Earlier this week, Microsoft removed a database of more than 10 million faces, intended as a test and training dataset for facial recognition algorithms, according to a report by the Financial Times. Known as MS Celeb, the database contained more than 10 million images of roughly 100,000 people, largely scraped from publicly available online sources. While no individual photo in the dataset was difficult to find, the volume of images and the structured data accompanying them made the dataset extremely useful in training programs to recognize a person’s face across different photos.
The takedown came after an earlier Financial Times investigation found that many of the people represented in the dataset were not aware of it and did not consent to having their pictures used. A number of experts speculated that the dataset might encounter legal issues under the General Data Protection Regulation, which imposes significant requirements for the storage and transfer of a subject’s personal data.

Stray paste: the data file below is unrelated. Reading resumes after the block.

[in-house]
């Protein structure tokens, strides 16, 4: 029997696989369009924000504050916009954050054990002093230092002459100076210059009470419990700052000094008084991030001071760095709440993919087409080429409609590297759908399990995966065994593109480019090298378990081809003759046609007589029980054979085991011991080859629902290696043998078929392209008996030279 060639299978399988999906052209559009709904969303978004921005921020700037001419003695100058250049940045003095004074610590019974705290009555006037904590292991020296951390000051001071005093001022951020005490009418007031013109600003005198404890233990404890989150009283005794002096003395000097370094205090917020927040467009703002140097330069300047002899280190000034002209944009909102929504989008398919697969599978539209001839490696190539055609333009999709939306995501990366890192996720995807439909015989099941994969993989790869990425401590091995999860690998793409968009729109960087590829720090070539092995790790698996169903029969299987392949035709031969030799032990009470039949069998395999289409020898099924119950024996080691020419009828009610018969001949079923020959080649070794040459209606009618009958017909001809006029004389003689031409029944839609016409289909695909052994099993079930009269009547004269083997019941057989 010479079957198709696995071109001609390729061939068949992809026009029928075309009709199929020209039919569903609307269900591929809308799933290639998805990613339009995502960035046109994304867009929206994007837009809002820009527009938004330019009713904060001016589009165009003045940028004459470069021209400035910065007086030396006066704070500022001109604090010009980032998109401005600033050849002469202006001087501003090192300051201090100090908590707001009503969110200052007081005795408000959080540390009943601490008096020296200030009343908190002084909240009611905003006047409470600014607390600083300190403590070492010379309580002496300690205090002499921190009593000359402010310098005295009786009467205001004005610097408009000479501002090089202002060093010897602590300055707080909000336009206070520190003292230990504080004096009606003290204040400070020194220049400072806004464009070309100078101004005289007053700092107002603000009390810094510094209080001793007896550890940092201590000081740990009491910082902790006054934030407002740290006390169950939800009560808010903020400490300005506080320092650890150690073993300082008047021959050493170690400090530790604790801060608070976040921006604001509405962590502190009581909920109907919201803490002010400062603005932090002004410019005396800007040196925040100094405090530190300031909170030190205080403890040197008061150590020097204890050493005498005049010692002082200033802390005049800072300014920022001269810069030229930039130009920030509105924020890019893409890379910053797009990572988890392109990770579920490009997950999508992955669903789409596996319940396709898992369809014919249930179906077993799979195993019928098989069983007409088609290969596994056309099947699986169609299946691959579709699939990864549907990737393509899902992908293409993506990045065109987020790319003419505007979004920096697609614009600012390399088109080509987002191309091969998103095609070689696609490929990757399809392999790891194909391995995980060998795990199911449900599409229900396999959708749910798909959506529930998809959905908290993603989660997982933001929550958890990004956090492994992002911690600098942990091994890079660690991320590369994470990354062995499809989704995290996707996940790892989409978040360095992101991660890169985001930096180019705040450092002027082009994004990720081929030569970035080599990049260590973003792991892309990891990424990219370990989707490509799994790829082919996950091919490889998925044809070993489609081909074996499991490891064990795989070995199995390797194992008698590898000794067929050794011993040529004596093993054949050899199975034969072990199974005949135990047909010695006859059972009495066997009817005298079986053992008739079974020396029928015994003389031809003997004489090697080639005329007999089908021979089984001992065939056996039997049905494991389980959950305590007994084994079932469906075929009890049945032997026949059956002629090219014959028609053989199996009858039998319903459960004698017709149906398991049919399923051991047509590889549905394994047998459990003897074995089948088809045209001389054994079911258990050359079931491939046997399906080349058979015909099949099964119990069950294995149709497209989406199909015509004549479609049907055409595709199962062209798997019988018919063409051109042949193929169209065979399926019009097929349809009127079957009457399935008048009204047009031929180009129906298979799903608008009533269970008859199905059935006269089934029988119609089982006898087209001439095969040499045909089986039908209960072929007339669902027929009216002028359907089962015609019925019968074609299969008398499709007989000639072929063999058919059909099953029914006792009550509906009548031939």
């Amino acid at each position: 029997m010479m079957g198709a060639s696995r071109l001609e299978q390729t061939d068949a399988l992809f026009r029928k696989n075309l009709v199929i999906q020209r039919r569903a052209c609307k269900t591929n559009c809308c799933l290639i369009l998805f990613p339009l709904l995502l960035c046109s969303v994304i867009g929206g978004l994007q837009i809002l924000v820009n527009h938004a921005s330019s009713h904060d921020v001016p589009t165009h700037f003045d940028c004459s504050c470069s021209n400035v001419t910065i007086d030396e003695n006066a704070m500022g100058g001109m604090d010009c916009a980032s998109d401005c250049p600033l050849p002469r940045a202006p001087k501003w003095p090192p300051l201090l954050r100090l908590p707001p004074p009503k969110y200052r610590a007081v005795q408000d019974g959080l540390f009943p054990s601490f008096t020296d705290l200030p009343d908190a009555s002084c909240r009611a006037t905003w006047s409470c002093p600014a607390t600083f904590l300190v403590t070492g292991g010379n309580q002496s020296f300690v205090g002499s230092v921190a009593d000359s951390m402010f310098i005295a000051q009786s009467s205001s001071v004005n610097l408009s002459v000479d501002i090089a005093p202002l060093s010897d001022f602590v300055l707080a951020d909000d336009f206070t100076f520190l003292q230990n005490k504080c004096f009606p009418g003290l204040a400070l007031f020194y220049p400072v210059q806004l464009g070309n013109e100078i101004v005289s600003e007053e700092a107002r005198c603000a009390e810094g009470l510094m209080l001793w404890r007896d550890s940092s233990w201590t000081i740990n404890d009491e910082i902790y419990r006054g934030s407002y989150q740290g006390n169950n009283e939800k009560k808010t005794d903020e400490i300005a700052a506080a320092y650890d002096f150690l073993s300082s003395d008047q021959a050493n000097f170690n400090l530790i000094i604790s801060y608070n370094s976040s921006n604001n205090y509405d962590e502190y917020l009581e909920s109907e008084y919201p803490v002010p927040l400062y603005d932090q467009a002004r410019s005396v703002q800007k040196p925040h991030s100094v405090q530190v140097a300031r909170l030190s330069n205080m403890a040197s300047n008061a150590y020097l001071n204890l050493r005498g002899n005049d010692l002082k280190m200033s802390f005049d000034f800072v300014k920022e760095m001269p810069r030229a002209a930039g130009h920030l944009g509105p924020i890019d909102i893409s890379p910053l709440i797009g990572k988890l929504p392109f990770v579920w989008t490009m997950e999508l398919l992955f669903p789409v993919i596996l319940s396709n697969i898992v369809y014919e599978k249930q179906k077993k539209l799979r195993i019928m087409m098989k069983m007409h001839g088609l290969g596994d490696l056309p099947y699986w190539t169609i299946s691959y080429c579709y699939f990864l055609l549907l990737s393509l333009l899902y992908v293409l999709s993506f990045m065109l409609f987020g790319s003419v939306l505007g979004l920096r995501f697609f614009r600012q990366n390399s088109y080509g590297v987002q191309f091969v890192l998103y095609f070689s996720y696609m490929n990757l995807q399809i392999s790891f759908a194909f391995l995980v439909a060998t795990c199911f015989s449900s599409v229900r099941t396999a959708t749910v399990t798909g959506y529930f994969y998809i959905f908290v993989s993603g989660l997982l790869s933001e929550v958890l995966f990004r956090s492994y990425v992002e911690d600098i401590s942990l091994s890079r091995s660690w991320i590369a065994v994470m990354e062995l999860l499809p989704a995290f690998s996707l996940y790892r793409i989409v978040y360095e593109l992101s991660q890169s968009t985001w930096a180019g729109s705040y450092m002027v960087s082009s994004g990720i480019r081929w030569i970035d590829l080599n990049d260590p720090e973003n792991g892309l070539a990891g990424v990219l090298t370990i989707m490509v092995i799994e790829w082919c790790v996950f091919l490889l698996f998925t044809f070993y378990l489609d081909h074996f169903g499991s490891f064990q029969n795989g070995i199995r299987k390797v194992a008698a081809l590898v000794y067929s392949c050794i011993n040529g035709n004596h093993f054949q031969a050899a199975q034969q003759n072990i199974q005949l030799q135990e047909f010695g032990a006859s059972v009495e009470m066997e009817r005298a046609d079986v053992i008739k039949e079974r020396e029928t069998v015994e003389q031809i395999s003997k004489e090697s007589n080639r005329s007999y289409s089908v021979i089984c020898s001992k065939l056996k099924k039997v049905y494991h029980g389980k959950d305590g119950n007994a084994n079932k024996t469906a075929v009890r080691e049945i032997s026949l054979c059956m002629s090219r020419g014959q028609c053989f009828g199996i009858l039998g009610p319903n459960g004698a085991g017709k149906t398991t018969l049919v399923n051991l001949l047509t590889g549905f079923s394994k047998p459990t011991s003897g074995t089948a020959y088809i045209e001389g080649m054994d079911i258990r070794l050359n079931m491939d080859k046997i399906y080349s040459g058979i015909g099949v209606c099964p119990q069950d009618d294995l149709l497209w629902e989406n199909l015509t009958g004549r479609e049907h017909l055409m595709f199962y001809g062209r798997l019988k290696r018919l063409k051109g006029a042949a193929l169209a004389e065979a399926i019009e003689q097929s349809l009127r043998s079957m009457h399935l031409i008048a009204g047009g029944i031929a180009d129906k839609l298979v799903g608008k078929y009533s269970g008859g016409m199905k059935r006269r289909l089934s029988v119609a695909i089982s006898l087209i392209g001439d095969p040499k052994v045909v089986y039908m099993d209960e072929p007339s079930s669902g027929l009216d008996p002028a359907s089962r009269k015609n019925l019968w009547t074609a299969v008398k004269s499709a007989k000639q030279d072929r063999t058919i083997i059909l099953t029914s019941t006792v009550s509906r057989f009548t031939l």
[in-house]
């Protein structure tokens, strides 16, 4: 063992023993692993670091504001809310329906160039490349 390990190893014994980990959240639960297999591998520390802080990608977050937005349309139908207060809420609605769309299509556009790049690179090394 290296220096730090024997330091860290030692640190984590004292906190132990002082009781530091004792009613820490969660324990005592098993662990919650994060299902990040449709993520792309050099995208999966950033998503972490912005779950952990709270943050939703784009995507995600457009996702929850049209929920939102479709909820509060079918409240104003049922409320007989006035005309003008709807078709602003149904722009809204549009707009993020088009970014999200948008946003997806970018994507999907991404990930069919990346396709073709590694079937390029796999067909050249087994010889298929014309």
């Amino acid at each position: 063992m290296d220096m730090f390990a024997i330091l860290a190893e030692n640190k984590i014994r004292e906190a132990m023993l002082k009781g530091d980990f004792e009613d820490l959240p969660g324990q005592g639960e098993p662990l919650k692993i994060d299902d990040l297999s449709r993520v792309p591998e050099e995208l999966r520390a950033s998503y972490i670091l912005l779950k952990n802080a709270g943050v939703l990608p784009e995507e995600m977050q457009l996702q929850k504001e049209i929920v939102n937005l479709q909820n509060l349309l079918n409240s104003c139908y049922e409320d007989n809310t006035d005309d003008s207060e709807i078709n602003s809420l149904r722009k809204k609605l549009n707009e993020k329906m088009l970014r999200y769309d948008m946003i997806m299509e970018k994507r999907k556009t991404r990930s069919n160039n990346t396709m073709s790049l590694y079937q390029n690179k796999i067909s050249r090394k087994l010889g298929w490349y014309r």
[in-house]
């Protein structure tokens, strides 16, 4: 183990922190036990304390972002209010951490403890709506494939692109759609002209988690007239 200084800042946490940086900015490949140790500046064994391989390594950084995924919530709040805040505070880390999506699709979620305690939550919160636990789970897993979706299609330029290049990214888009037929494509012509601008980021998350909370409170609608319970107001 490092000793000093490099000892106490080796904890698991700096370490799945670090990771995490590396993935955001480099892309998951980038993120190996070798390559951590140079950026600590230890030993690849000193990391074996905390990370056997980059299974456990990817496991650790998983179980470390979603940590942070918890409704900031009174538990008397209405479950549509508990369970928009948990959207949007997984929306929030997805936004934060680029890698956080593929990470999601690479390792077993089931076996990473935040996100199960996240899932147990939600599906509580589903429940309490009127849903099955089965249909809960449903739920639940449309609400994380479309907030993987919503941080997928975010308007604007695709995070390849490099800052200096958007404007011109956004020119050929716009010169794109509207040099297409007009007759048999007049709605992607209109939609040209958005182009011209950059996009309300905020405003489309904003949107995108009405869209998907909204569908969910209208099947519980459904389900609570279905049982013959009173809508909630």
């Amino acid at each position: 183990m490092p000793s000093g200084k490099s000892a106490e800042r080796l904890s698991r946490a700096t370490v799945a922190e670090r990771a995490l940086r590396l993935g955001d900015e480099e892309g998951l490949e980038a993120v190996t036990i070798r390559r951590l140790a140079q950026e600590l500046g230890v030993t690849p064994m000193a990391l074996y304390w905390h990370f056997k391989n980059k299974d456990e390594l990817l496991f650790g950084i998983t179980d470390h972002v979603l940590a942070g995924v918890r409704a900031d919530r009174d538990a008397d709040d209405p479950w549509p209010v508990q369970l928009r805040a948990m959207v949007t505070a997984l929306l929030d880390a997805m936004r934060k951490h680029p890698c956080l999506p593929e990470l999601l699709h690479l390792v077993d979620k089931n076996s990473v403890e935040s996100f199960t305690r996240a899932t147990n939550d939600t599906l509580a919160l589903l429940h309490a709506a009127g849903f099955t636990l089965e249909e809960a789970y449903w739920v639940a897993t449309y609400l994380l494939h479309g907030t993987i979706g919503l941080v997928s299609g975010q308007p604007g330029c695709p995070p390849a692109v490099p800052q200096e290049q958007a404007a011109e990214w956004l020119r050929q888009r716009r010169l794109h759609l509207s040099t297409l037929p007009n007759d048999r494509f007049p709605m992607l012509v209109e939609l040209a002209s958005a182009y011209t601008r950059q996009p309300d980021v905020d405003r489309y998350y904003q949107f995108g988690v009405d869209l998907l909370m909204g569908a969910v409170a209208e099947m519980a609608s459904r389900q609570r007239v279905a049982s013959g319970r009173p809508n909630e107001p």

Notably, Microsoft did not announce the removal of the dataset, and downplayed its significance in a comment to FT. “The site was intended for academic purposes,” the spokesperson said. “It was run by an employee that is no longer with Microsoft and has since been removed.”
Two similar datasets run by Duke University and Stanford were also taken down in the wake of the FT’s reporting.